One hundred and sixty-four faecal samples, 148 adhesive tape swabs and
132 blood samples were collected from dogs in Boksburg, Gauteng, to
assess the prevalence of helminth parasites in the area. Sixty-nine of
these dogs were also necropsied and helminths recovered from the
gastro-intestinal tracts. Ancylostoma caninum was the most common
helminth and was present in 88% of the dogs, followed by Dipylidium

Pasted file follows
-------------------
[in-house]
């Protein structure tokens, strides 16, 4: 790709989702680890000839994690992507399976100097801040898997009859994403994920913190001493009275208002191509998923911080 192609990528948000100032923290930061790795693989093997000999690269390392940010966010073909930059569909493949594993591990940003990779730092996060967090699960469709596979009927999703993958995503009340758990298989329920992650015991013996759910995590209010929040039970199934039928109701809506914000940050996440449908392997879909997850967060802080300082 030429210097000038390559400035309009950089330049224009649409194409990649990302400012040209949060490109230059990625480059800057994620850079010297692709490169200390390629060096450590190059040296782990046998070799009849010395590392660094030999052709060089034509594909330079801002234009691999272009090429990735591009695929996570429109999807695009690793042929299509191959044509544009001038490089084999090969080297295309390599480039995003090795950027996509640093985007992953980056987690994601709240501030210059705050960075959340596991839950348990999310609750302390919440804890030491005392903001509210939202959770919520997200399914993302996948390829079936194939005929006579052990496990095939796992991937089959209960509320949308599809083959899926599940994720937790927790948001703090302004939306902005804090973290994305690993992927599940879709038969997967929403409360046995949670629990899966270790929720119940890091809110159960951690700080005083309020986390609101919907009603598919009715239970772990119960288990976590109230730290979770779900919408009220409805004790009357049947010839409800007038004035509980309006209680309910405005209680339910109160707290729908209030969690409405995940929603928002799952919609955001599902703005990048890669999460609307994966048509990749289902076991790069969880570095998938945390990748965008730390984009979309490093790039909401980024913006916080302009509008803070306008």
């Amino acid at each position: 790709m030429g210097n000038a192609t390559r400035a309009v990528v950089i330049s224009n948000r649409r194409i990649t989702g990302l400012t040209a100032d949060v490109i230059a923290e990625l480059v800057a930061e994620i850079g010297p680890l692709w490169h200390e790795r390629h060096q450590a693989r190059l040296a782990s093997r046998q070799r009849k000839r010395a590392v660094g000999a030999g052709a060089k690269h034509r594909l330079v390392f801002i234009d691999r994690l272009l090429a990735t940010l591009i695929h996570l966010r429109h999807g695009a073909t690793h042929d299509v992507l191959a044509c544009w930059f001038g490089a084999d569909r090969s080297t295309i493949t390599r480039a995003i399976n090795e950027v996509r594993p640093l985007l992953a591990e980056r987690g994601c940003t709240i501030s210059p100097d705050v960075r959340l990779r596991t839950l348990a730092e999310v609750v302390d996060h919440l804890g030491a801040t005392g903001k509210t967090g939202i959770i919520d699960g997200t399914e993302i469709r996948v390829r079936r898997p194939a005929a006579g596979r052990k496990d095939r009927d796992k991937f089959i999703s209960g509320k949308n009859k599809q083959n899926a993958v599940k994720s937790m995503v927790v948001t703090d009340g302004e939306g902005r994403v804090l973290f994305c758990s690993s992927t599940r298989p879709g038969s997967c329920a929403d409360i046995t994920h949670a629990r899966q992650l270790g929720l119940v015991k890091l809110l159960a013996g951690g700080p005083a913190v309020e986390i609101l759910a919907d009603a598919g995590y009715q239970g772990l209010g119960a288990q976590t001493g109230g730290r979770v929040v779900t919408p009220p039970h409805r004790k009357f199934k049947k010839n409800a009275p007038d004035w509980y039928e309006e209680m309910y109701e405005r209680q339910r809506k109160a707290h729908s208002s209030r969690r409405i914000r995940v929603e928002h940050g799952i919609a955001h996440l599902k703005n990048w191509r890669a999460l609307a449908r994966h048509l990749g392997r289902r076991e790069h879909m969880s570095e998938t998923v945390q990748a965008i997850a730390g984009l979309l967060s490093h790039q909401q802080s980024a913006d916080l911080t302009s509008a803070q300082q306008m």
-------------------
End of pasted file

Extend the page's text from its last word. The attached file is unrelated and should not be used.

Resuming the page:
caninum in 39% of dogs, Toxocara canis in 36%, Ancylostoma braziliense
in 20%, Spirocerca lupi in 14%, Toxascaris leonina in 9%, Trichuris
vulpis in 6%, Joyeuxiella pascualei in 6% and Taenia spp. in 4%.
Microfilariae of Dipetalonema reconditum were found in 2% of the blood
samples. The results of this study extend the geographic distribution of
T. vulpis. With the exception of Spirocerca and Dipetalonema, all
these helminths are potentially zoonotic, and may pose a threat to
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